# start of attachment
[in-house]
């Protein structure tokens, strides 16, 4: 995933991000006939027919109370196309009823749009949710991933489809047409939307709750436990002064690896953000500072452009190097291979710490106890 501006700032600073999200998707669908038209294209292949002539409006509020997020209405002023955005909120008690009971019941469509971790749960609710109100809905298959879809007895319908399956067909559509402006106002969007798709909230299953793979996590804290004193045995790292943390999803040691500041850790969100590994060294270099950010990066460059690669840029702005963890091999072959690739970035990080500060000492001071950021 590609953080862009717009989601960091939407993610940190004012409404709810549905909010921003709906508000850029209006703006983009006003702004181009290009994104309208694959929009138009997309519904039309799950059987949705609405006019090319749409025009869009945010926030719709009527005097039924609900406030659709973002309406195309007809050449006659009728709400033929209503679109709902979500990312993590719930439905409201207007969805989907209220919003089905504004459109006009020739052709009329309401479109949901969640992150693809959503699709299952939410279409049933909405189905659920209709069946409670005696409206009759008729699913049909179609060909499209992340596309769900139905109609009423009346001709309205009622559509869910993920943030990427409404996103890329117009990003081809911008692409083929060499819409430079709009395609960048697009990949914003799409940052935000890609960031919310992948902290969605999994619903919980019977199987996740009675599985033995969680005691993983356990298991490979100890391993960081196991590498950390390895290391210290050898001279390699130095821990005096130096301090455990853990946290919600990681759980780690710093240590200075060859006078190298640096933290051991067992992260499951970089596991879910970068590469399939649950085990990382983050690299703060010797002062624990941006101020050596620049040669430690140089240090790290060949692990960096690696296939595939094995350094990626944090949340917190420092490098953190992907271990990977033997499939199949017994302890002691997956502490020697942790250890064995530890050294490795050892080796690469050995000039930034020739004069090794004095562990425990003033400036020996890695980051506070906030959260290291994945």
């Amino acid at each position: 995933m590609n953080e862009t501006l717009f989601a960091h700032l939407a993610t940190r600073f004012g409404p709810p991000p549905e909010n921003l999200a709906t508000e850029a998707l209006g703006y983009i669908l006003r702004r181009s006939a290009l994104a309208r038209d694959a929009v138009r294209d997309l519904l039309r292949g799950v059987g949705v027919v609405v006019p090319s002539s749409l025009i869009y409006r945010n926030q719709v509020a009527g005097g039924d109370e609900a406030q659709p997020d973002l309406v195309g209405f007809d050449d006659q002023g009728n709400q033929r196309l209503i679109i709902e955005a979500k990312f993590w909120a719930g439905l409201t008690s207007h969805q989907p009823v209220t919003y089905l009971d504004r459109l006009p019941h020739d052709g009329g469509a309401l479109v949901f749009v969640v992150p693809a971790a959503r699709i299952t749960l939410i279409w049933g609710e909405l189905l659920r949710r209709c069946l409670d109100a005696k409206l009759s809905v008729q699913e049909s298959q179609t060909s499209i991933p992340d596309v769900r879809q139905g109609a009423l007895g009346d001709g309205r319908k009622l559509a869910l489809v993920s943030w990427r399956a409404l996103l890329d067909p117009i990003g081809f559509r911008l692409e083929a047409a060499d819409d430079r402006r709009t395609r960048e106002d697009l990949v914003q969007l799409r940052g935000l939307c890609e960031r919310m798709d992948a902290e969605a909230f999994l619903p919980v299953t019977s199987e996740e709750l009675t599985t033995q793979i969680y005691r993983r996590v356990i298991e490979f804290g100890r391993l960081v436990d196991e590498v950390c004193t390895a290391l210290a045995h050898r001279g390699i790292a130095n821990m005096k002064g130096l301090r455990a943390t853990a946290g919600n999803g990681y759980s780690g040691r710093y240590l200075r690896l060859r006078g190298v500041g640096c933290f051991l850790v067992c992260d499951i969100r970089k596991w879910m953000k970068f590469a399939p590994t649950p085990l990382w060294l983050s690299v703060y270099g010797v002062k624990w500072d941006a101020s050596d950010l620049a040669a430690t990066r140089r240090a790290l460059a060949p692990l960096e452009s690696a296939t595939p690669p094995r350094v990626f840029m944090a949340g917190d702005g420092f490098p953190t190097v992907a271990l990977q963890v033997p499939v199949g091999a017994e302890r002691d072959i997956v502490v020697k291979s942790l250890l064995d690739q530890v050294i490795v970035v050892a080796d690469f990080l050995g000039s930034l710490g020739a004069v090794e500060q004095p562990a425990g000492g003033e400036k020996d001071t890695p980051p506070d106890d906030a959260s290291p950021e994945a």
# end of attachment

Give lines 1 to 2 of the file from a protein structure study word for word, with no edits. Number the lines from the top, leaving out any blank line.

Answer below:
[in-house]
């Protein structure tokens, strides 16, 4: 995933991000006939027919109370196309009823749009949710991933489809047409939307709750436990002064690896953000500072452009190097291979710490106890 501006700032600073999200998707669908038209294209292949002539409006509020997020209405002023955005909120008690009971019941469509971790749960609710109100809905298959879809007895319908399956067909559509402006106002969007798709909230299953793979996590804290004193045995790292943390999803040691500041850790969100590994060294270099950010990066460059690669840029702005963890091999072959690739970035990080500060000492001071950021 590609953080862009717009989601960091939407993610940190004012409404709810549905909010921003709906508000850029209006703006983009006003702004181009290009994104309208694959929009138009997309519904039309799950059987949705609405006019090319749409025009869009945010926030719709009527005097039924609900406030659709973002309406195309007809050449006659009728709400033929209503679109709902979500990312993590719930439905409201207007969805989907209220919003089905504004459109006009020739052709009329309401479109949901969640992150693809959503699709299952939410279409049933909405189905659920209709069946409670005696409206009759008729699913049909179609060909499209992340596309769900139905109609009423009346001709309205009622559509869910993920943030990427409404996103890329117009990003081809911008692409083929060499819409430079709009395609960048697009990949914003799409940052935000890609960031919310992948902290969605999994619903919980019977199987996740009675599985033995969680005691993983356990298991490979100890391993960081196991590498950390390895290391210290050898001279390699130095821990005096130096301090455990853990946290919600990681759980780690710093240590200075060859006078190298640096933290051991067992992260499951970089596991879910970068590469399939649950085990990382983050690299703060010797002062624990941006101020050596620049040669430690140089240090790290060949692990960096690696296939595939094995350094990626944090949340917190420092490098953190992907271990990977033997499939199949017994302890002691997956502490020697942790250890064995530890050294490795050892080796690469050995000039930034020739004069090794004095562990425990003033400036020996890695980051506070906030959260290291994945």